Nobody can tell you what is going to happen next. However, such irresponsible announcement by Malaysia government will only make housing prices to go even higher in short term. Existing property buyers will rush to close any outstanding deals before it is too late, regardless the idea is going to materealise or not. More uncertainty in the market will only cause more volatility.

Before the next recession arrives when people start losing jobs and incomes, now I can only see one direction where Malaysia property prices will head to – up. Thanks to all the unnecessary interventions from governments.

 

About The Author

ongkl

Coming from a humble little town named Tangkak in north Johor state of Malaysia, I am so lucky to have chances to learn and work both in Johor Bahru and Singapore - a conurbation with 6.49 million still fast growing population - since year 1996. Hope now I can have a chance to contribute back to the community by sharing what I see, what I know and what I learn in this wonderful place.

4 Comments

  • tangozai

    Reply Reply May 25, 2012

    what do you think about Kipark Aparment in Tampoi ? currently selling around 190k to 250K and renting price is around 1000-1500. I saw alot unit for sale and rent at the moment. It is worthy for investment purpose ?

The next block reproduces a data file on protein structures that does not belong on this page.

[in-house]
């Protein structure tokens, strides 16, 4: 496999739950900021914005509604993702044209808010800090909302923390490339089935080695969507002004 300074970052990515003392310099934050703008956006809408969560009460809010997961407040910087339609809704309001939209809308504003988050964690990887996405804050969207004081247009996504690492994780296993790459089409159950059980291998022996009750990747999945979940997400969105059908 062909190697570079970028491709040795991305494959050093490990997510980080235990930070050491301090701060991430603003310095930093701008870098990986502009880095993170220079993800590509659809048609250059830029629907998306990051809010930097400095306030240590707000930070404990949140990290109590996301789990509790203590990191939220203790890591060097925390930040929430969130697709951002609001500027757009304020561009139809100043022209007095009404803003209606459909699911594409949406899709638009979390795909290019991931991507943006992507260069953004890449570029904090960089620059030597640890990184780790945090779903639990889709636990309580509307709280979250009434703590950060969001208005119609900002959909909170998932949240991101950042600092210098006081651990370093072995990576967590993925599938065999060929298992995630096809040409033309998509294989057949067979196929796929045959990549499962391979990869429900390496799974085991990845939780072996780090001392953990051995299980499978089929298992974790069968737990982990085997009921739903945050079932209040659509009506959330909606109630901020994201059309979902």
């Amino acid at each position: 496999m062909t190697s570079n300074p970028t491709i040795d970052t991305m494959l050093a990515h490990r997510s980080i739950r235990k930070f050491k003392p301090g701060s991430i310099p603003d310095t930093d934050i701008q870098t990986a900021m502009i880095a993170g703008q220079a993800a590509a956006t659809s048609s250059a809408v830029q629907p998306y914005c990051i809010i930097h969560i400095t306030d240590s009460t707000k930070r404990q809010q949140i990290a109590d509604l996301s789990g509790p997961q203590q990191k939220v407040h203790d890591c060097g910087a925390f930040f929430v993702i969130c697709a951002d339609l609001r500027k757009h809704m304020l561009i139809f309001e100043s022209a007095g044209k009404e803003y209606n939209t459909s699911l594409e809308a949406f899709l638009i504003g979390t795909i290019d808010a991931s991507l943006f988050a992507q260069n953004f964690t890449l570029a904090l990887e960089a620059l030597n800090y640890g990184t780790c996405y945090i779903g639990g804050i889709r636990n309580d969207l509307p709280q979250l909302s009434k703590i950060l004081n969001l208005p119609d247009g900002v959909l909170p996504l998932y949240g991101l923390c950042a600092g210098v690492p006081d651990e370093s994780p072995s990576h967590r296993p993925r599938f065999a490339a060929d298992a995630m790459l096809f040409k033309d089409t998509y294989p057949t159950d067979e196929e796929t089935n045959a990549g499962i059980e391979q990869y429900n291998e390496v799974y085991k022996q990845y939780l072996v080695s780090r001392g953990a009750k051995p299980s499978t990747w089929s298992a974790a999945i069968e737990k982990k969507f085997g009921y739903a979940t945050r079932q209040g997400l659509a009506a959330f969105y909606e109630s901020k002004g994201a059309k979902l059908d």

• ohh

    Reply Reply June 29, 2012

    can invest as rental income have and proprety yield is there .

  • AnT

    Reply Reply December 10, 2012

    Hi.. KL,

    i was at kittyland yesterday, saw a lot of hosing projects
    goin on over there….i hav been wantin to do some investment so
    i popped by n kaypoh…n got to noe tat theres more projects in iskandar,
    eg bukit indah, utama, medini etc

    but the prices for condo n landed are >600k n >1mils
    compare to say 4yrs ago abt 200k n 500k respevtively..

    i noe peanuts abt areas in jb, n im unsure on the housing valuation
    in the area i stated…

    need some advices on which area is worth investing?

    many thks

  • Chris

    Reply Reply May 15, 2013

    Hi Ong, i and my wfe bought an condo unit at Nusa Heights at Gelang Patah.

    i will like to seek your views on this development.

    Thanks.

Leave A Response To tangozai Cancel reply

* Denotes Required Field